Welcome to the second issue of the Research & Practice in Human Resource Management Journal for 2002. The articles in this issue reflect our twin imperatives of combining the ideas and research findings of both emerging and more established academics and human resource management (HRM) professionals, and broadening topic areas within and beyond the HR discipline. Both the contexts and the concepts of HRM are explored, with an emphasis on their applications in the Asia Pacific region.
Thus, Jay Liebowitz’s Invited Paper dissects the roles and contributions of the new position Chief Knowledge Officer in many leading edge organisations, and provides some compelling observations about its potential and actual impacts on traditional HRM systems and processes. In his complementary article, Steffen Raub examines the meanings and applications of the emerging concept of “communities of practice” within and between particular industries and organisations. Both articles challenge existing HRM structures, practices and functions, and may portend the future shape and nature of the HRM discipline in their dynamic environments.
Truong Quang and Nguyen Tai Vuong report the findings from a recent research study of the management styles utilised by a sample of Vietnamese managers, in both government and private sector organisations. They suggest that, as in other former centrally controlled economies such as the People’s Republic of China and Russia, older managers in the government sector tend to reflect more hierarchical styles, whilst younger managers operating in competitive industries are increasingly more receptive to modern management philosophies. These findings have significant implications for all future HRM functions, notably recruitment, human resource development, performance management and remuneration systems.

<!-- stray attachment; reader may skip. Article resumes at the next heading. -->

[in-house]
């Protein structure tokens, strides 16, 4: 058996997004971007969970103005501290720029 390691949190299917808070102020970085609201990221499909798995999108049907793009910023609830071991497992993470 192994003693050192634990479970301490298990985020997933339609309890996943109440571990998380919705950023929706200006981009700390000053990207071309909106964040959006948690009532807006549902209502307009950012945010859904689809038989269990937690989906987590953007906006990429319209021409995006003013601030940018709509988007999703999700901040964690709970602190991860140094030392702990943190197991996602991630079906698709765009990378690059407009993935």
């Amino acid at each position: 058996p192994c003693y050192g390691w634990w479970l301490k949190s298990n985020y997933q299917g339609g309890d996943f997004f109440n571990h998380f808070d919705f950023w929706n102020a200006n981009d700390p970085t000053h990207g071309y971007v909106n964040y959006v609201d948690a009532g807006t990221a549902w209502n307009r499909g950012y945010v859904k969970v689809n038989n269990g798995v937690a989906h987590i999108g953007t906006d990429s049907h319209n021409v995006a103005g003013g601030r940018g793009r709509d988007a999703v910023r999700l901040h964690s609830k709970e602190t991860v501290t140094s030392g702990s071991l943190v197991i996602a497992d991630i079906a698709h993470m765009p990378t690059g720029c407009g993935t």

This theme is continued in Tracy Taylor and Adrienne Bennett’s subsequent article, which analyses the value of adopting “succession management” (as opposed to succession planning) approaches in the future development of organisational “talent”. And finally, Luo Lu and Gou Ching Lin suggest that the work values of younger Taiwanese employees appear to combine both intrinsic and extrinsic factors associated with job adjustment, rather than merely focusing on the associated rewards and benefits. Their findings concur with those of other recent studies in several countries in the Asia Pacific region.
We hope that you will enjoy reading all the articles in this issue of the journal, and encourage you to submit manuscripts for consideration for subsequent issues. Our policy is to publish a broad variety of articles, including conceptual, empirical, case study and practitioner papers, and we especially with te attract submissions from new and emerging authors. Our next issue will be a Special Issue containing the best papers from the International Conference on Globalisation, Innovation and Human Resource Development in Bangkok(17-19 December 2002) organised by the School of Management at the Asian Institute of Technology.